For over a year, we’ve all been dreaming of getting away, and perhaps Island adventures will once again be possible in the summer of 2021. If so, put the village of Gold River, on the edge of Nootka Sound, on your list. Here, you can breathe freely, walk amid the giants of old growth, and experience some of the best outdoor recreation in the region.
Gold River is located a couple of hours from the Comox Valley. To get there, head towards Campbell River, then turn onto Highway 28, which will take you through 89 km of beautiful lakes, rivers, and mountain scenes. You’re sure to want to snap a lot of pics along the way, but sooner or later you’ll turn left at the big boot and arrive in Gold River. Stop at the tourist info centre first for a friendly welcome, maps, and details about the local attractions.
In the village, you’ll find restaurants, cafes, a post office, liquor and grocery essentials, a pottery gallery and studio, a regional library, retail shopping, and accommodations.
It’s all about the outdoors in Gold River. There are many short, reasonably challenging hikes accessible from the village or the nearby Scout-Antler Recreation Area. There’s a pretty nine-hole golf course, and at nearby Star Lake and Muchalat Lake recreation areas, you can peacefully fish, paddle, picnic, or swim. There’s camping at Muchalat Lake, too.
If you’re feeling fit and adventurous, the trailheads for Crest Mountain and Elk River/Landslide Lake trailheads—two steep, challenging all-day hikes—are just a quick jaunt back along Highway 28. Or drive along Head Bay Road to check out Upana Caves, which even non-cavers will enjoy exploring using a map from Gold River’s info centre.
Nootka Sound, just beyond the village, is definitely worth a look. You can rent kayaks at Get West Adventures to explore the inlet. It boasts a myriad of fishing lodges and abundant wildlife, access to the Nootka Trail and Hesquiat Peninsula Provincial Park (both suitable for experienced, hardy outdoorspeople), and the gorgeous boardwalk leading to Hot Springs Cove. To access these more far-flung locales, you’ll need your own boat, or you can book passage with a local water taxi service or Air Nootka.
A delightful way to explore Nootka Sound is to take a day trip on board the MV Uchuck 111 with Get West Adventures. You’ll see spectacular rugged beaches and visit small communities along the outer coastline of Vancouver Island as the boat drops off passengers and supplies. Note that sailings will be limited in 2021 due to COVID.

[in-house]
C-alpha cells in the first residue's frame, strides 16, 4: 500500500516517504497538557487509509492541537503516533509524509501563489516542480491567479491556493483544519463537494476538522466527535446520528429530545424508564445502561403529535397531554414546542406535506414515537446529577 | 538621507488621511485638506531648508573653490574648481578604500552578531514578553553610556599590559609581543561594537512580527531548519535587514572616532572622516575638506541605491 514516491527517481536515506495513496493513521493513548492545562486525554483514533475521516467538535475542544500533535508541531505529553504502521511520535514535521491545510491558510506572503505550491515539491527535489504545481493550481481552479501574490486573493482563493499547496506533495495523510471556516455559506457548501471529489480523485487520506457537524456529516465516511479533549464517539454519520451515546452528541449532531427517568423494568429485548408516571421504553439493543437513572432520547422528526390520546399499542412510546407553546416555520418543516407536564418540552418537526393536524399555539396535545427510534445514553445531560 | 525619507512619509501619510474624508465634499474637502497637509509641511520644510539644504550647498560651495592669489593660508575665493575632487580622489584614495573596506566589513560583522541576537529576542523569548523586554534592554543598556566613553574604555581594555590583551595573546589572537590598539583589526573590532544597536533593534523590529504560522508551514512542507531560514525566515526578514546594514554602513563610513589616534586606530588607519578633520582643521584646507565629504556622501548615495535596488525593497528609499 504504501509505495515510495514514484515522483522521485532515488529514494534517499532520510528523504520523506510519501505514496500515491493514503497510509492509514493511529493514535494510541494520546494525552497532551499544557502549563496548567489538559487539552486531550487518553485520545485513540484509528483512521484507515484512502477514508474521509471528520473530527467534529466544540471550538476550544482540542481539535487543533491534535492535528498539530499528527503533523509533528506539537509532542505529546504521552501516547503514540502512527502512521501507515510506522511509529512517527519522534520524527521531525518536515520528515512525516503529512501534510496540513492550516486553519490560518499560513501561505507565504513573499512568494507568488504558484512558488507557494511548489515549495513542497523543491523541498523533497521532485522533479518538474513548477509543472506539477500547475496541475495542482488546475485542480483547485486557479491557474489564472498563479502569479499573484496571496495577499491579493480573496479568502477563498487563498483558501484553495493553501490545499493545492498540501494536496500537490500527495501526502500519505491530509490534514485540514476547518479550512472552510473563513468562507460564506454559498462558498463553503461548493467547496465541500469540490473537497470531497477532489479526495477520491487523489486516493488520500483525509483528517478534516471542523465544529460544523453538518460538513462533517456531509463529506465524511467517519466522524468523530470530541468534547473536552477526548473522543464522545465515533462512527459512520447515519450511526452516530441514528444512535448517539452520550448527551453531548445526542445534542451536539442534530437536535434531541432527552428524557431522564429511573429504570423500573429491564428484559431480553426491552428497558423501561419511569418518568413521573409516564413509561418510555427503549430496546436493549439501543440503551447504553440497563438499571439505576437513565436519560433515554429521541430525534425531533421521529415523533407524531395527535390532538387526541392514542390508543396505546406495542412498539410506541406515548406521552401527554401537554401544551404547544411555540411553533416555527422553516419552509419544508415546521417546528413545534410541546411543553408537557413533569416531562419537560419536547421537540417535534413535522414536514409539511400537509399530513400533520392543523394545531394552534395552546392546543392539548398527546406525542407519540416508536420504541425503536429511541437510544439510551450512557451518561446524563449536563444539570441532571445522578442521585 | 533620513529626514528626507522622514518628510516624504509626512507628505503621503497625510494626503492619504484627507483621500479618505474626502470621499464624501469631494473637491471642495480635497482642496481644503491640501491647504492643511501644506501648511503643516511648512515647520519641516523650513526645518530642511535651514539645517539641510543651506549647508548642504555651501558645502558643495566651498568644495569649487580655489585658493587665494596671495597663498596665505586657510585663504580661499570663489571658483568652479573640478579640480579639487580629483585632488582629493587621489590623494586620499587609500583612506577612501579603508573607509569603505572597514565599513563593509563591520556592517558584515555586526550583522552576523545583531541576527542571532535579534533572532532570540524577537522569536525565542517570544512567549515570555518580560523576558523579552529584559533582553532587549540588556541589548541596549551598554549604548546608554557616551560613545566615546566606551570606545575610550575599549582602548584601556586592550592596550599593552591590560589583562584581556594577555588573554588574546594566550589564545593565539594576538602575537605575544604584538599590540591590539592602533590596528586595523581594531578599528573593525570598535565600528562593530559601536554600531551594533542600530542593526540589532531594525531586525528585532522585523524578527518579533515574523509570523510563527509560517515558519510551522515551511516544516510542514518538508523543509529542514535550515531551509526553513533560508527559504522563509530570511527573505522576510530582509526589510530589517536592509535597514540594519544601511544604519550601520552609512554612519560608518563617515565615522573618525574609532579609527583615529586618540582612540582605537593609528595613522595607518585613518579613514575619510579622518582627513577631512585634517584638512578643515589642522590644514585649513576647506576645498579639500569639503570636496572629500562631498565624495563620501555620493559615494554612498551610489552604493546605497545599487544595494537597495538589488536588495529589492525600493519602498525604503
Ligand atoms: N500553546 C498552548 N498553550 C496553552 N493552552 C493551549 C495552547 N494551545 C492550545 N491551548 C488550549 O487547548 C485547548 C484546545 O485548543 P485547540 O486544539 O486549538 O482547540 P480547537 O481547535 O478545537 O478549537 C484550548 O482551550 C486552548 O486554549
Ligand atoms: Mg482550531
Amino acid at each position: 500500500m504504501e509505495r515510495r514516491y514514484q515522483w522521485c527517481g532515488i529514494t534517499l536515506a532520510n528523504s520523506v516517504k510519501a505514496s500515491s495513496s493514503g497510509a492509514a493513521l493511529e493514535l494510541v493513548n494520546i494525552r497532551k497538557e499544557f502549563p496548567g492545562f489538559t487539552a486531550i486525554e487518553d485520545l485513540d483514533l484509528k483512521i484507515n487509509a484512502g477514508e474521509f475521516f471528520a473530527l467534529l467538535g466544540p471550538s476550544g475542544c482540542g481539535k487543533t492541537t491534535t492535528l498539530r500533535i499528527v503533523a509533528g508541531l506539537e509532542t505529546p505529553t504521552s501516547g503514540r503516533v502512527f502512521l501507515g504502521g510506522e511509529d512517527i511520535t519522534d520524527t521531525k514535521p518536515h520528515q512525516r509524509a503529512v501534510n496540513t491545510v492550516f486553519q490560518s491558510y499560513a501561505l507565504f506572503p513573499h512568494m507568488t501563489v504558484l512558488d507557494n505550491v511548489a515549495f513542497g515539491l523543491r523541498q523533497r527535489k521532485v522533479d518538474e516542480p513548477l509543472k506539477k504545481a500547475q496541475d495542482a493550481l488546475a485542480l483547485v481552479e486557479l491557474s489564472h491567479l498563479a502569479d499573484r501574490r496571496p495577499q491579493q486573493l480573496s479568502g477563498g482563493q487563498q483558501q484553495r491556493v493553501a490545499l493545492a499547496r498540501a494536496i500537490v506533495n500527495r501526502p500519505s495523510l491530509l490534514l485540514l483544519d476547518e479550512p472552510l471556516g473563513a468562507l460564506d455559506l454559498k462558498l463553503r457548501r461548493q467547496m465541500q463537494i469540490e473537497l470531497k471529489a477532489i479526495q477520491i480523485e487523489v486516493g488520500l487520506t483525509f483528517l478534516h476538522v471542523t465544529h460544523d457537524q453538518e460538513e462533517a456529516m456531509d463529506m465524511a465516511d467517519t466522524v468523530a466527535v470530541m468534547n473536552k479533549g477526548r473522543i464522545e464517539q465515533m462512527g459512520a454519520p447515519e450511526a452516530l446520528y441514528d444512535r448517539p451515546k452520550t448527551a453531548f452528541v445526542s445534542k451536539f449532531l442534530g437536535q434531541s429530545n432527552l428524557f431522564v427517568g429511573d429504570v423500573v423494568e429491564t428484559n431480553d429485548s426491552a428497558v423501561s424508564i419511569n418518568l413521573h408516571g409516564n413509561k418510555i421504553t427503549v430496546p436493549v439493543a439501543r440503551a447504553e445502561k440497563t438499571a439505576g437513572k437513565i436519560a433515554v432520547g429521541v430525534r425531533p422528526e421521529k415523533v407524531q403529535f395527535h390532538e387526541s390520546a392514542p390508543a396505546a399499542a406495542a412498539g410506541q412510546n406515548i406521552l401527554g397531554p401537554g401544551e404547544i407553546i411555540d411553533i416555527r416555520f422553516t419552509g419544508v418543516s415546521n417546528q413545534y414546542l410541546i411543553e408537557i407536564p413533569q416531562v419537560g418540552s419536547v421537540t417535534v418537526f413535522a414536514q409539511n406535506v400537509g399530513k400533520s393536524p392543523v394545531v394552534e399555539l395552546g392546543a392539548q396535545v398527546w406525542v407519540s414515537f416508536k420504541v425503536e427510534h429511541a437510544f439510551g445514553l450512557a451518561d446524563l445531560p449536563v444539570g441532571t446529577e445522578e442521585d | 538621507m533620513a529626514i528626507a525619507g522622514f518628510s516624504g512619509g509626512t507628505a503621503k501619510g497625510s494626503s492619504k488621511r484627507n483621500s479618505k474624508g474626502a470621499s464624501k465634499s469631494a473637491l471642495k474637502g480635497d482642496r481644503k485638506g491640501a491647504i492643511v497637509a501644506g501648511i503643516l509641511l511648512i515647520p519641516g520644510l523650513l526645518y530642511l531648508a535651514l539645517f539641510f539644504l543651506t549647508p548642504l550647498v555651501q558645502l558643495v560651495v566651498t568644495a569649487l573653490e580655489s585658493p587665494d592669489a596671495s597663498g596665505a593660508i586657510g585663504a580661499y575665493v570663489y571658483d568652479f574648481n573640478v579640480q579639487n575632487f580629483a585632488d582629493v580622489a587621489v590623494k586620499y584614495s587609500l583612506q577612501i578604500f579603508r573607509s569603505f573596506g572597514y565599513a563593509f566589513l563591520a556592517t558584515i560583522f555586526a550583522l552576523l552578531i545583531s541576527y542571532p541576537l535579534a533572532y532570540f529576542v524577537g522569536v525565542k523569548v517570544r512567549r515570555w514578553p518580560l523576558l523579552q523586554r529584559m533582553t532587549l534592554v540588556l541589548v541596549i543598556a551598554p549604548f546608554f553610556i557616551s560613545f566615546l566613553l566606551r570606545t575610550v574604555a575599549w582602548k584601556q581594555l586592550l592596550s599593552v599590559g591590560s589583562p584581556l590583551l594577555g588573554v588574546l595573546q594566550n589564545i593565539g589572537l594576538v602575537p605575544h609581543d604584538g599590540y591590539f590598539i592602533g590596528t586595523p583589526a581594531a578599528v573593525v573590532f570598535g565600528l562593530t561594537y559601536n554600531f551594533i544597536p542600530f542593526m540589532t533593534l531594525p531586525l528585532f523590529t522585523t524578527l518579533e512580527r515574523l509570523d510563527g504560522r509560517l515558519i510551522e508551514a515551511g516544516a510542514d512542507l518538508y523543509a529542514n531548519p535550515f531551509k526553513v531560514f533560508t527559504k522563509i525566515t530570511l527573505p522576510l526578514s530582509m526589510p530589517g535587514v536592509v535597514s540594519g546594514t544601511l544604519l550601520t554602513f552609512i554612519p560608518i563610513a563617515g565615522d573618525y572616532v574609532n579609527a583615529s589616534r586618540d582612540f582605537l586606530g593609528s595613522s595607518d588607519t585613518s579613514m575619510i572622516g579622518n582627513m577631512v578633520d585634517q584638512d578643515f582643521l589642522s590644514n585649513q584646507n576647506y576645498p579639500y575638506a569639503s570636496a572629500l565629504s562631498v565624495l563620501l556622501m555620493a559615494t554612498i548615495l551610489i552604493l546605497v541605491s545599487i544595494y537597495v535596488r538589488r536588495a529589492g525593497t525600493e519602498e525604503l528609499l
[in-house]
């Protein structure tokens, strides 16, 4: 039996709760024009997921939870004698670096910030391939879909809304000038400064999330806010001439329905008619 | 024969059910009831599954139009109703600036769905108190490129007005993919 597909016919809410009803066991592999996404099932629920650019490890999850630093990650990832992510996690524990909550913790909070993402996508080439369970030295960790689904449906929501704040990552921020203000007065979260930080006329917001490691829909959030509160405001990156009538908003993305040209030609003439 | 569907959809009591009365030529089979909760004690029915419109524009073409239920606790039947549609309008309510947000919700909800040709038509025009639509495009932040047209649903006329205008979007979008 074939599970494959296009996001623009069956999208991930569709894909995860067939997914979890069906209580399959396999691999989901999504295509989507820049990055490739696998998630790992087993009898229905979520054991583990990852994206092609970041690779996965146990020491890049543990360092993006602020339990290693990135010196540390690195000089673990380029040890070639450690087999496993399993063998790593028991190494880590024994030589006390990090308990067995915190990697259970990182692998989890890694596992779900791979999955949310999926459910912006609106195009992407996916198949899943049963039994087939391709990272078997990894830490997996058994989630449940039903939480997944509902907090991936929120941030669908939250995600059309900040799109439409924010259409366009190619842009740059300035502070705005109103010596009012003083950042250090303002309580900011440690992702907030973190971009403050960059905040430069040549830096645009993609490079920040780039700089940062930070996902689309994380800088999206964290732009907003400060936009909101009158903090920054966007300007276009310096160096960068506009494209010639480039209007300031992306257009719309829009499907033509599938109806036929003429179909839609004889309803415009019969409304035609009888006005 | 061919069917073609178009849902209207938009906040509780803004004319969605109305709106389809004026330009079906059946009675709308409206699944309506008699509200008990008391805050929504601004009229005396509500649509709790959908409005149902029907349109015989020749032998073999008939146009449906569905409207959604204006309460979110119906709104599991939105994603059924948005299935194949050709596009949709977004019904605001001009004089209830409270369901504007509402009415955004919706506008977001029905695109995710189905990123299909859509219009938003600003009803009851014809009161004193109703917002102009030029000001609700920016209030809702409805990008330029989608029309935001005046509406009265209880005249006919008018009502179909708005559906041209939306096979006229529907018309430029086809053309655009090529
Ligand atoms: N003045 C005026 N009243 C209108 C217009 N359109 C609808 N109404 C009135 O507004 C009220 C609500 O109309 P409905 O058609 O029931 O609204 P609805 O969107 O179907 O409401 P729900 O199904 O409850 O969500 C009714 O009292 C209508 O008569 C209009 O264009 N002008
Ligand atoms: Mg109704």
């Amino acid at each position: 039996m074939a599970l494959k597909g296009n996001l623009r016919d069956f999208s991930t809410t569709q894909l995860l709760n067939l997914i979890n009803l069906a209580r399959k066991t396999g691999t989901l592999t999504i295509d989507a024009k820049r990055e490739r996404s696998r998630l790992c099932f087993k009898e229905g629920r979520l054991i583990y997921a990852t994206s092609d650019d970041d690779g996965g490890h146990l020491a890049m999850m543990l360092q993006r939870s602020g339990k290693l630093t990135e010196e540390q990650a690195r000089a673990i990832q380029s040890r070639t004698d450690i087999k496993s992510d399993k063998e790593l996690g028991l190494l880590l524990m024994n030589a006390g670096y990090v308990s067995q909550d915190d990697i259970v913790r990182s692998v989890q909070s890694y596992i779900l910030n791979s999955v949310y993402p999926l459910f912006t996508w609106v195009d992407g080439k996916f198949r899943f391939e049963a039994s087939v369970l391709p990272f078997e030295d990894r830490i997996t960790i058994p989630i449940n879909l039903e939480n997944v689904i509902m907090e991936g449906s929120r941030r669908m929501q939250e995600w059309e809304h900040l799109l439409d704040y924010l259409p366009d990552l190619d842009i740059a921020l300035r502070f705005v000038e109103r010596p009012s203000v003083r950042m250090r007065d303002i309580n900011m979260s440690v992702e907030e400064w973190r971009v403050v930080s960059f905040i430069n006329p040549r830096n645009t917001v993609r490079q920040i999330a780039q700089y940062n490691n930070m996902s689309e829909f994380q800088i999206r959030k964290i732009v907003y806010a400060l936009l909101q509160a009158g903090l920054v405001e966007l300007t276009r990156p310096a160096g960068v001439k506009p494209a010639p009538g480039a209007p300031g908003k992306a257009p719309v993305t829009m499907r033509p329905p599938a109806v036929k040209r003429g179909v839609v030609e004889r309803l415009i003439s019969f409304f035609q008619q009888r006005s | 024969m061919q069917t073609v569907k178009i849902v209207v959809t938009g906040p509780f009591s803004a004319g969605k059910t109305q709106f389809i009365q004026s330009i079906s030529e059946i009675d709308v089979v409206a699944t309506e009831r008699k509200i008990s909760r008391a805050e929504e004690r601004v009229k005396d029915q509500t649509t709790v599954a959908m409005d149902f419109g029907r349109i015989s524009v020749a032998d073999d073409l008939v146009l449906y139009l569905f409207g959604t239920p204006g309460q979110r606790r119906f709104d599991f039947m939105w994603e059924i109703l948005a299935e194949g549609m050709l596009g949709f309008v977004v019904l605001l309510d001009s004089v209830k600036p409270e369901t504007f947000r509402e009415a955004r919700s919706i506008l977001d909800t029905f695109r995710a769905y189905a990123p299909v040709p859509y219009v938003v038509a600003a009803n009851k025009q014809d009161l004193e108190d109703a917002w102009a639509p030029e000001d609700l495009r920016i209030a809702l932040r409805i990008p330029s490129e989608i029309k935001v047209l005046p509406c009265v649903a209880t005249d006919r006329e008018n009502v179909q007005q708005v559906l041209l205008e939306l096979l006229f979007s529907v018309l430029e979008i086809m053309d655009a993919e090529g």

Gold River is situated in the traditional territory of the Mowachaht/Muchalaht First Nation, only a few minutes from the Mowachaht/Muchalaht community of Tsaxana, off BC-19 N. Further along this gravel road is the Muchalat Lake recreation site, with the communities of Woss and Zeballos beyond. This is a remote drive along a logging road, so a reliable vehicle with good tires is recommended.
Or you can take the Tree to Sea Drive to Tahsis by going west from Gold River on Head Bay Road. This is another remote, but stunning, road that grants access to more fishing lodges and great waterfront camping at Moutcha Bay, Cougar Creek, and the Conuma River.
One of the main reasons to visit Gold River is to take in all the natural beauty the town has to offer. Summer is a wonderful time to visit, when the temperatures usually range from 25° to 30°C and the rivers and lakes are refreshing. Accommodation choices include two hotels, the luxurious fishing-oriented Lodge at Gold River, the golf course campground (for golfers only), and the municipal campground along the beautiful Gold River. (Please note that hookups are not available in either campground at this time.)
Whether you’re a hiker, boater, paddler, golfer, cave explorer, camper, or swimmer (or any combination thereof)—or you just like to kick back with a pint and a beautiful view—Gold River delivers the goods. Grab a picnic lunch and enjoy exploring everything this off-the-beaten-track treasure has to offer.
Check out the Gold River Chamber of Commerce for more information. Please do not travel against the recommendations of the Provincial Health Officer.